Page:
It’s been nearly one year since State Street Corp. unveiled its $3.5 billion proposal to buy Brown Brothers Harriman’s investor services business. It was a big day: State Street bragged the deal would make it the biggest global player in its field. The game plan: to wrap everything up by the end of 2021.
So much for that idea.
As State Street approaches the anniversary of its BBH agreement, it remains unclear when the deal will be completed — or, frankly, if it gets done at all. The implications are big for Boston. The two companies are signature tenants for two prominent downtown buildings: State Street in a new tower opening next year on Congress Street and BBH in the grand Art Deco tower at 50 Post Office Square. About 1,600 people work at BBH in Boston, and most would join State Street’s 8,500-person local workforce.
State Street chief executive Ron O’Hanley is still enthusiastic about the deal, though he expects the BBH business that State Street would acquire to be restructured to help achieve regulatory approval. As a result, State Street may need to negotiate a lower price with BBH. O’Hanley hopes to close by the end of 2022 now but cannot promise the talks won’t slip into 2023.
When the deal was first announced, completing it in four months seemed ambitious. But 14 months-plus? No one saw that coming.
Maybe they should have. Two months before State Street announced the acquisition, President Biden made it clear, in stark terms, that his administration would give bank mergers a much closer look. He issued an executive order encouraging federal agencies responsible for overseeing these deals — such as the Department of Justice, the Federal Reserve, the Federal Deposit Insurance Corporation, and the Office of the Comptroller of the Currency — to update their guidelines to “provide more robust scrutiny.” The Biden administration argues that excessive consolidation raises costs for consumers and small businesses and harms lower-income communities. How easy was it to get a bank deal approved? Federal agencies had not formally denied one in more than 15 years.
Small deals don’t seem to be running into much of a slowdown. The bigger ones? That’s another story entirely.
Of interest in New England, M&T experienced delays with its plan to acquire Bridgeport, Conn.-based People’s United. The $8 billion deal ended up closing in April, giving the Buffalo-based banking giant a new foothold in Boston.
A merger between First Citizens and CIT Group also took longer than expected, as the two banks awaited Fed approval. And all eyes are now on Mitsubishi UFJ Financial Group’s effort to sell its UnionBank subsidiary to US Bank, a transaction that was supposed to happen in June but has now been pushed back to later this year.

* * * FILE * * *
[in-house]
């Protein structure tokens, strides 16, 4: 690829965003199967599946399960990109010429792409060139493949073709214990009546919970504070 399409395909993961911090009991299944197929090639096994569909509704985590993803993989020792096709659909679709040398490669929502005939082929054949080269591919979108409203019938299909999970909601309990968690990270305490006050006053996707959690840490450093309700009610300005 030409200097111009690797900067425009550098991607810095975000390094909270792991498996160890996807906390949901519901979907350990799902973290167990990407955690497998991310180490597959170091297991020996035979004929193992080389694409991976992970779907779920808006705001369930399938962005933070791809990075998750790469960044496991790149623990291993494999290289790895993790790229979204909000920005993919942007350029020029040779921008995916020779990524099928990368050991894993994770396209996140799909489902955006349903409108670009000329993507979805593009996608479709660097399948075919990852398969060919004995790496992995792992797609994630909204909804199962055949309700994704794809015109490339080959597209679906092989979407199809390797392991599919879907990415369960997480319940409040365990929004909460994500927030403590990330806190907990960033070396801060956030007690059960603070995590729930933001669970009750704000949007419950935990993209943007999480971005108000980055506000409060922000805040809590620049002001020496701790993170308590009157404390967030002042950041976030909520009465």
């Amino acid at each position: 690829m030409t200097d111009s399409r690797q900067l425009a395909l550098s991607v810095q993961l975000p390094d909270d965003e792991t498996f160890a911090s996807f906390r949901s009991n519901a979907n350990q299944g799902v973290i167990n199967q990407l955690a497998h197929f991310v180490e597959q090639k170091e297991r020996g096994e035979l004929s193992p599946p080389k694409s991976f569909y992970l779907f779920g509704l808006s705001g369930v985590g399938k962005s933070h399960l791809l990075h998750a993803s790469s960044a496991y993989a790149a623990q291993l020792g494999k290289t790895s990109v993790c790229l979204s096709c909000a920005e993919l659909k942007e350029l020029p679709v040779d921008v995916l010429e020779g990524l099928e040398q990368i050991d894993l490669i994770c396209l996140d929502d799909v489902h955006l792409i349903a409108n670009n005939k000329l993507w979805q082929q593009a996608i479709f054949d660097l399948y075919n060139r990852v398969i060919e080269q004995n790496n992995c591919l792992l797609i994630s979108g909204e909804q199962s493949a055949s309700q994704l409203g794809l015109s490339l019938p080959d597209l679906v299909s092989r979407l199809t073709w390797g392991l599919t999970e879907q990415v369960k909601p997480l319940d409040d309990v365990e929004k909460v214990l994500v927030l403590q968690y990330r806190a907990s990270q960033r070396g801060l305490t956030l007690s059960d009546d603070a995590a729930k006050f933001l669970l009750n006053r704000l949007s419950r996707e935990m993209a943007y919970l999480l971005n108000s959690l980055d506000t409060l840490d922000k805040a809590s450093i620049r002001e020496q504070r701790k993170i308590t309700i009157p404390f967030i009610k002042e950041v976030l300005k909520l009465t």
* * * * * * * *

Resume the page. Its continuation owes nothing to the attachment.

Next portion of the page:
What’s strange about State Street-BBH is that these two are not traditional retail banks. State Street provides custody, accounting, and other administrative services for large institutional investors — mutual funds, pensions, private equity firms, and the like — as does the division that BBH is selling to State Street. (BBH will hold onto its investment banking group.) State Street got out of the business of serving consumers more than two decades ago. Yes, State Street’s initial announcement essentially bragged that it would end up ahead of rivals Bank of NY Mellon and JPMorgan Chase in the No. 1 spot for asset servicing, with the $5 trillion in custody assets that BBH would bring. But it’s not as if State Street’s clients wouldn’t still have numerous other places to park their money if they prefer.
O’Hanley fielded questions about the BBH deal status in an earnings call with analysts last month. He said State Street is seeking to amend the transaction terms, including a “price adjustment” (read: discount) to reflect changes to the operational model and legal structure of the business, and the regulatory approvals necessary. While he felt obligated to note that either side could walk away without penalty after Sept. 6, the year anniversary of the announcement, O’Hanley expressed optimism that the deal will be done by the end of 2022.
In an interview afterward, O’Hanley was no less upbeat. He said State Street remains “100 percent committed” to the BBH transaction even though the regulatory environment and politics around bank mergers have become more challenging in the past year. He declined to point fingers at a particular agency — “there’s lots of navigation that needs to occur” — nor would he specify how the deal is being restructured to accommodate the unnamed regulators’ concerns.
“We’re at the stage,” he said, “where we need to look at everything.”
The mystery has fueled different schools of thought among State Street shareholders. Jefferies banking analyst Ken Usdin said theories range from State Street going through the deal much like it was initially proposed, to the deal moving forward at a significantly lower price, to State Street opting to spend its hard-won capital in other ways. Usdin believes both State Street and BBH are compelled to complete the transaction: They have come so far that it’s tough to turn back. But the mention of a walkaway date does raise some questions about the situation.
Getting larger, of course, helps insulate State Street from unwanted takeover advances. But the company is so big already that its independence is all but guaranteed, at least for now.
Every State Street chief executive, it seems, finds his blockbuster deal. For David Spina, it was Deutsche Bank’s custody business. Ron Logue engineered the purchase of crosstown rival Investors Bank & Trust, while Jay Hooley led the acquisition of Burlington-based investment software firm Charles River Development.
Now, it’s O’Hanley’s turn.
From a bank chief executive’s perspective, bigger is usually better. But convincing the federal government, it turns out, is no longer an easy sell.